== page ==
International Adhesions Society





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What is Vulvodynia?

The International Society for the Study of Vulvovaginal Disease (ISSVD) defines vulvodynia as chronic vulvar discomfort or pain, especially that characterized by complaints of burning, stinging, irritation or rawness of the female genitalia. Burning sensations are the most common, but vulvodynia pain is highly individualized.

The condition varies in persistence and location. Pain may be constant or intermittent, localized or diffuse. In many cases of vulvodynia, pain occurs spontaneously. Vulvar vestibulitis, a type of vulvodynia refers to pain experienced only when pressure is applied to the vestibule, the area surrounding the entrance to the vagina. Vulvodynia has also occasionally been referred to as pudendal neuralgia.

Vulvodynia, as with most chronic pain conditions, has a profound impact on quality of life. It often affects one's ability to engage in sexual activity and can interfere with daily functioning. It can impair one's ability to work, engage in physical activity, and participate in a social life. These limitations can negatively affect self-image and may sometimes lead to depression.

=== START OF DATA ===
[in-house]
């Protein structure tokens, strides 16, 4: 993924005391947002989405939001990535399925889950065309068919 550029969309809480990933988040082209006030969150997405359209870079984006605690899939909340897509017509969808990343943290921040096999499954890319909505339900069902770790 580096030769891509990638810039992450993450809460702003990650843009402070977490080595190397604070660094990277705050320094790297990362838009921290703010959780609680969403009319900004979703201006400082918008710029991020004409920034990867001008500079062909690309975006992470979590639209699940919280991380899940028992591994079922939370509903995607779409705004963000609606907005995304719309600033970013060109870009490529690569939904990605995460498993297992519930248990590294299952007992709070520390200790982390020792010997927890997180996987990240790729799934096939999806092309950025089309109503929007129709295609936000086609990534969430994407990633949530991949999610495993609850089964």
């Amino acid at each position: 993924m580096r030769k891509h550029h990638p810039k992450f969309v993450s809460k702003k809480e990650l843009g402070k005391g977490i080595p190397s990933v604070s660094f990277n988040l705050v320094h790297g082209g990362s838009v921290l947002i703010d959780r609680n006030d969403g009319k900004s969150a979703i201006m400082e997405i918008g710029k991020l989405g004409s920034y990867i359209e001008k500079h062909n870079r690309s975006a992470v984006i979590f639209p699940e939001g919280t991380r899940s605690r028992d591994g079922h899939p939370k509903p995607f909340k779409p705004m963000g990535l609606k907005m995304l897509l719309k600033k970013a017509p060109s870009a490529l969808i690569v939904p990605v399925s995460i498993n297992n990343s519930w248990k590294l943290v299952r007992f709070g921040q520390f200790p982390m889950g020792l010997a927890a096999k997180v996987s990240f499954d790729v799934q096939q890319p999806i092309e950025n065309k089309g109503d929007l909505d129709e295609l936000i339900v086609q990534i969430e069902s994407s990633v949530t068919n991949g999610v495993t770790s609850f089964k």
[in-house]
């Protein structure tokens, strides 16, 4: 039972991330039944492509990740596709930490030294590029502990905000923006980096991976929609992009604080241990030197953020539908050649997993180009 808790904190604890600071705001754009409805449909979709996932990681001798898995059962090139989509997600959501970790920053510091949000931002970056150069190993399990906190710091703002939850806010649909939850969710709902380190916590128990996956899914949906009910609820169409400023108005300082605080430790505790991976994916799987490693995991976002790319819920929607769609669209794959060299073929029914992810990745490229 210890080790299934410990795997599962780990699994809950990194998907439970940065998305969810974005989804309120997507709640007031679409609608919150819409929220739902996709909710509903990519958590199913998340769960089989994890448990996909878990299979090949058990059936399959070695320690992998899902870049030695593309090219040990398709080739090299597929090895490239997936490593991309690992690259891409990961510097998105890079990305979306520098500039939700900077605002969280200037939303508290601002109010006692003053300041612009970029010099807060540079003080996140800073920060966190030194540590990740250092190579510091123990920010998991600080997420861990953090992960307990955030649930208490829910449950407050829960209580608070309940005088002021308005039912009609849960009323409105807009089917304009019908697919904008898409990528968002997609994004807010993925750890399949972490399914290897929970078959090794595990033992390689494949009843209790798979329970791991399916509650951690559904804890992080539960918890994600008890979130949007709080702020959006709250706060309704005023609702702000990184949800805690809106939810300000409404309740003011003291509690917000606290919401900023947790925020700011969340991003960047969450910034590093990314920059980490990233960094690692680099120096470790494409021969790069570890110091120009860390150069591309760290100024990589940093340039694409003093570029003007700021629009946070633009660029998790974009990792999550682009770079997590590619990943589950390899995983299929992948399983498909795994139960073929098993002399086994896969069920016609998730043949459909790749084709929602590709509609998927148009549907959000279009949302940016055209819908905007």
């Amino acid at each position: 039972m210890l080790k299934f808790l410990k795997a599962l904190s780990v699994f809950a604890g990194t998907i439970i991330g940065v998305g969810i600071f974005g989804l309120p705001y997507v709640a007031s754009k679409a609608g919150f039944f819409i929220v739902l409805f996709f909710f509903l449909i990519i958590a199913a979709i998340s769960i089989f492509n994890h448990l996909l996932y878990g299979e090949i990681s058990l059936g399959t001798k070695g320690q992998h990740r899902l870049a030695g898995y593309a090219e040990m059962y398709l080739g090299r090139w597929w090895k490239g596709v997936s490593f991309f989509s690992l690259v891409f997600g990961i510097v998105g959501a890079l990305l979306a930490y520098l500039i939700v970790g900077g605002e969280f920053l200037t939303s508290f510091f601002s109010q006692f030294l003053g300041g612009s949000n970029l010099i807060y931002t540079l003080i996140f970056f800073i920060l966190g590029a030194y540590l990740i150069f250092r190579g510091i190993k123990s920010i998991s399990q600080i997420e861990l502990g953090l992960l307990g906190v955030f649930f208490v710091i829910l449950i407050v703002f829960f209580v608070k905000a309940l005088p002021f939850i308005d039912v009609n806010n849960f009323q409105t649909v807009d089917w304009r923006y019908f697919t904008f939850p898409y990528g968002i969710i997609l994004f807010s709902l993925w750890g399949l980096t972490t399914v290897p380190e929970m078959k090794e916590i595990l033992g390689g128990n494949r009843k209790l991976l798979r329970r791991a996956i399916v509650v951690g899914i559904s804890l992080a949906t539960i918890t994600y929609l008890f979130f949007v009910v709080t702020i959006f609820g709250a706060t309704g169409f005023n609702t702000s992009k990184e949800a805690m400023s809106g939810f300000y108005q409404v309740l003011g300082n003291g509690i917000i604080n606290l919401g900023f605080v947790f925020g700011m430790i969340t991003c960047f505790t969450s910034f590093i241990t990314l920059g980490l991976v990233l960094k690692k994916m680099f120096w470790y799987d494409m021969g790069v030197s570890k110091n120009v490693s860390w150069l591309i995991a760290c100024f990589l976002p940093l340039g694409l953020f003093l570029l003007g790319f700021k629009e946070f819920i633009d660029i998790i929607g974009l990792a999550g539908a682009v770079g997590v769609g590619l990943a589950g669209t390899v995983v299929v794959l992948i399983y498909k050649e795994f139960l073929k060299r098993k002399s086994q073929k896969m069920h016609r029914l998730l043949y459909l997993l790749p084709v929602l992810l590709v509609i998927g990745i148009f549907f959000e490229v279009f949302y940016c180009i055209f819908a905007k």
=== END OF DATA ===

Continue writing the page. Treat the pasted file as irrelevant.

What Causes Vulvodynia?

The cause of vulvodynia is unknown. It may be the result of multiple factors. Doctors speculate that it may be caused by:

  • an injury to, or irritation of, the nerves that innervate the vulva;
  • a localized hypersensitivity to candida;
  • an allergic response to environmental irritants;
  • high levels of oxalate crystals in the urine; or
  • spasms of the muscles that support the pelvic organs.

There is no evidence that vulvodynia is caused by infection or that it is a sexually transmitted disease.

Diagnosis and Treatment

Vulvodynia is diagnosed when other causes of vulvar pain, such as active yeast infection, herpes, skin disorders, and other bacterial infections are ruled out. Upon examination, the vulvar tissue may appear inflamed and swollen or it may look perfectly normal. It is common for a woman to consult several doctors before obtaining an accurate diagnosis.

Currently there is no cure for vulvodynia. Treatments directed toward symptom relief include drug therapies such as tricyclic antidepressants or anticonvulsants, nerve blocks, interferon, biofeedback, and diet modification. Surgical intervention is an option for some women when more conservative treatments do not produce acceptable relief.



- Vulvodynia: Causes, Symptoms, and Treatments. WebMD
- Vulvodynia: diagnosis and management. – also see here for full-text

Research Articles

- Evidence for overlap between urological and nonurological unexplained clinical conditions.
- Measuring treatment outcomes in women with vulvodynia.





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